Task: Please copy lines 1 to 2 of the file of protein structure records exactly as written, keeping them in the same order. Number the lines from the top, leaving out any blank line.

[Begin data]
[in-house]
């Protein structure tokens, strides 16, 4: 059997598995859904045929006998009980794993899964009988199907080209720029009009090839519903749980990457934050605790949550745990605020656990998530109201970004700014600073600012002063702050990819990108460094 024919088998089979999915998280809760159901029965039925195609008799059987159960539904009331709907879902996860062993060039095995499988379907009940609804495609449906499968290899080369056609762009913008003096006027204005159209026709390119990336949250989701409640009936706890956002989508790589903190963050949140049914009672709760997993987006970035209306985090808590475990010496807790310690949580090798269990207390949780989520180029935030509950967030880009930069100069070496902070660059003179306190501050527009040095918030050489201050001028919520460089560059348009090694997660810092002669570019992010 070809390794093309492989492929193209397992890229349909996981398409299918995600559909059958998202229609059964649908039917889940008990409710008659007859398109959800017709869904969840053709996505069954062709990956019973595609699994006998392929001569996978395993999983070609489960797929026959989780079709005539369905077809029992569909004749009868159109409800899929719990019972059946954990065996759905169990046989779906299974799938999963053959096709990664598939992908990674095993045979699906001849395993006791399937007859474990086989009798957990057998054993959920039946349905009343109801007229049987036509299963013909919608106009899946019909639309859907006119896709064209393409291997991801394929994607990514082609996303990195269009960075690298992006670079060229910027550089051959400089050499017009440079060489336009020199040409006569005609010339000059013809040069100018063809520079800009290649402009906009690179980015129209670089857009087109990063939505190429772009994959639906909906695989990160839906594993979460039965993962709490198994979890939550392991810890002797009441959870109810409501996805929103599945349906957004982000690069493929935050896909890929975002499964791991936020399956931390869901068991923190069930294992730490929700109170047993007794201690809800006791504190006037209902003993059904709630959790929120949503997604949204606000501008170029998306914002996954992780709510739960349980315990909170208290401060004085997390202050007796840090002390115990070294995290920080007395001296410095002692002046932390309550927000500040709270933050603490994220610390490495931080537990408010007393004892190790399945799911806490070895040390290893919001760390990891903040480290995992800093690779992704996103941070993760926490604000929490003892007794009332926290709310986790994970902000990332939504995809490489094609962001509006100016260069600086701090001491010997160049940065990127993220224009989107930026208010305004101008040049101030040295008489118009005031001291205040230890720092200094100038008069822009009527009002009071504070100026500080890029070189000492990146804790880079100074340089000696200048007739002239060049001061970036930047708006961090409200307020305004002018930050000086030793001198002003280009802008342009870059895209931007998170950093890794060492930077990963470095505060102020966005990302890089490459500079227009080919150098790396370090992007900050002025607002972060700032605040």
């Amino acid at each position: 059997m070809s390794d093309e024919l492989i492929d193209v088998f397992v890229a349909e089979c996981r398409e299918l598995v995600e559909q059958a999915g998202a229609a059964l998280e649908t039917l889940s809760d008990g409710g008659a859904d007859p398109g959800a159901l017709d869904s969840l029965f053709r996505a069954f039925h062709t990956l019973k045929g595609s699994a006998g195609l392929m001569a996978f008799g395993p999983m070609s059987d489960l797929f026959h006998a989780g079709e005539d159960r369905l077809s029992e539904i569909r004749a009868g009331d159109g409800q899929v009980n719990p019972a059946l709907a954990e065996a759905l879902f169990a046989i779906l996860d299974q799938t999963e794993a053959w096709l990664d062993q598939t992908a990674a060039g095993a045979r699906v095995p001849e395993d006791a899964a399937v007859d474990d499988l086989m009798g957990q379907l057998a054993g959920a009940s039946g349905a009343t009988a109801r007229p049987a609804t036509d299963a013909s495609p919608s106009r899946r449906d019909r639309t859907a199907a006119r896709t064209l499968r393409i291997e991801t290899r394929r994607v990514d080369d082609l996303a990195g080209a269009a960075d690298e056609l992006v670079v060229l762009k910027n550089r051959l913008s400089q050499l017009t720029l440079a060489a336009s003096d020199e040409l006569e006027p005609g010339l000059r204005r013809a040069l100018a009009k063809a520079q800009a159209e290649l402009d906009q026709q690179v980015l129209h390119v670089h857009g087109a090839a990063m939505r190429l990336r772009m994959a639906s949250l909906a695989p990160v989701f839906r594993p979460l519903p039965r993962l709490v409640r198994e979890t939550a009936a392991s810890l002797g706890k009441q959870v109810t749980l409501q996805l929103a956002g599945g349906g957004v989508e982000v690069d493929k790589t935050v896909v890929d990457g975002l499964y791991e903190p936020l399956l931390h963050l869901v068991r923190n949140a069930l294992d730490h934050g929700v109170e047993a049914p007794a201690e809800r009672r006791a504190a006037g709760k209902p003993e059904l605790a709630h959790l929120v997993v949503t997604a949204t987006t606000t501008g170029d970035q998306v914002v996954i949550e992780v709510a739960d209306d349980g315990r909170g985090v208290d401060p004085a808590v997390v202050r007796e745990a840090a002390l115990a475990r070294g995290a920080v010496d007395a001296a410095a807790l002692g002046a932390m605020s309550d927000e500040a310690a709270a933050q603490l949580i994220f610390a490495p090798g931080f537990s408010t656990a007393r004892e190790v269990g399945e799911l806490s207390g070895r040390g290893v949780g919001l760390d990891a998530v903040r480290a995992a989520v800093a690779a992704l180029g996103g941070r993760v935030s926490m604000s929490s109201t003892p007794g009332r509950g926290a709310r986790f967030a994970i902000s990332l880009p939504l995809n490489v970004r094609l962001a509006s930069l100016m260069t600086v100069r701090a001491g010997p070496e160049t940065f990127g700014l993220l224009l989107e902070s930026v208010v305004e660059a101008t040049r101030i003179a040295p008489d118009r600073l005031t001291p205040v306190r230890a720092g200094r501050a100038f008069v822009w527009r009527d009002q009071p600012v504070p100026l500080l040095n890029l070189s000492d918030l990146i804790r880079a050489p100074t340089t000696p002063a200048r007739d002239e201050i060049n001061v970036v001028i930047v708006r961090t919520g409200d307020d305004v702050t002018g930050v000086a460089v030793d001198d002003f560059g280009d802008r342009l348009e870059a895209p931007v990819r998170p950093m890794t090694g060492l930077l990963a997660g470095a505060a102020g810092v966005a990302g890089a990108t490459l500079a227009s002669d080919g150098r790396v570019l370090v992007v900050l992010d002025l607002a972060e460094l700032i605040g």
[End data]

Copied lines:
[in-house]
């Protein structure tokens, strides 16, 4: 059997598995859904045929006998009980794993899964009988199907080209720029009009090839519903749980990457934050605790949550745990605020656990998530109201970004700014600073600012002063702050990819990108460094 024919088998089979999915998280809760159901029965039925195609008799059987159960539904009331709907879902996860062993060039095995499988379907009940609804495609449906499968290899080369056609762009913008003096006027204005159209026709390119990336949250989701409640009936706890956002989508790589903190963050949140049914009672709760997993987006970035209306985090808590475990010496807790310690949580090798269990207390949780989520180029935030509950967030880009930069100069070496902070660059003179306190501050527009040095918030050489201050001028919520460089560059348009090694997660810092002669570019992010 070809390794093309492989492929193209397992890229349909996981398409299918995600559909059958998202229609059964649908039917889940008990409710008659007859398109959800017709869904969840053709996505069954062709990956019973595609699994006998392929001569996978395993999983070609489960797929026959989780079709005539369905077809029992569909004749009868159109409800899929719990019972059946954990065996759905169990046989779906299974799938999963053959096709990664598939992908990674095993045979699906001849395993006791399937007859474990086989009798957990057998054993959920039946349905009343109801007229049987036509299963013909919608106009899946019909639309859907006119896709064209393409291997991801394929994607990514082609996303990195269009960075690298992006670079060229910027550089051959400089050499017009440079060489336009020199040409006569005609010339000059013809040069100018063809520079800009290649402009906009690179980015129209670089857009087109990063939505190429772009994959639906909906695989990160839906594993979460039965993962709490198994979890939550392991810890002797009441959870109810409501996805929103599945349906957004982000690069493929935050896909890929975002499964791991936020399956931390869901068991923190069930294992730490929700109170047993007794201690809800006791504190006037209902003993059904709630959790929120949503997604949204606000501008170029998306914002996954992780709510739960349980315990909170208290401060004085997390202050007796840090002390115990070294995290920080007395001296410095002692002046932390309550927000500040709270933050603490994220610390490495931080537990408010007393004892190790399945799911806490070895040390290893919001760390990891903040480290995992800093690779992704996103941070993760926490604000929490003892007794009332926290709310986790994970902000990332939504995809490489094609962001509006100016260069600086701090001491010997160049940065990127993220224009989107930026208010305004101008040049101030040295008489118009005031001291205040230890720092200094100038008069822009009527009002009071504070100026500080890029070189000492990146804790880079100074340089000696200048007739002239060049001061970036930047708006961090409200307020305004002018930050000086030793001198002003280009802008342009870059895209931007998170950093890794060492930077990963470095505060102020966005990302890089490459500079227009080919150098790396370090992007900050002025607002972060700032605040």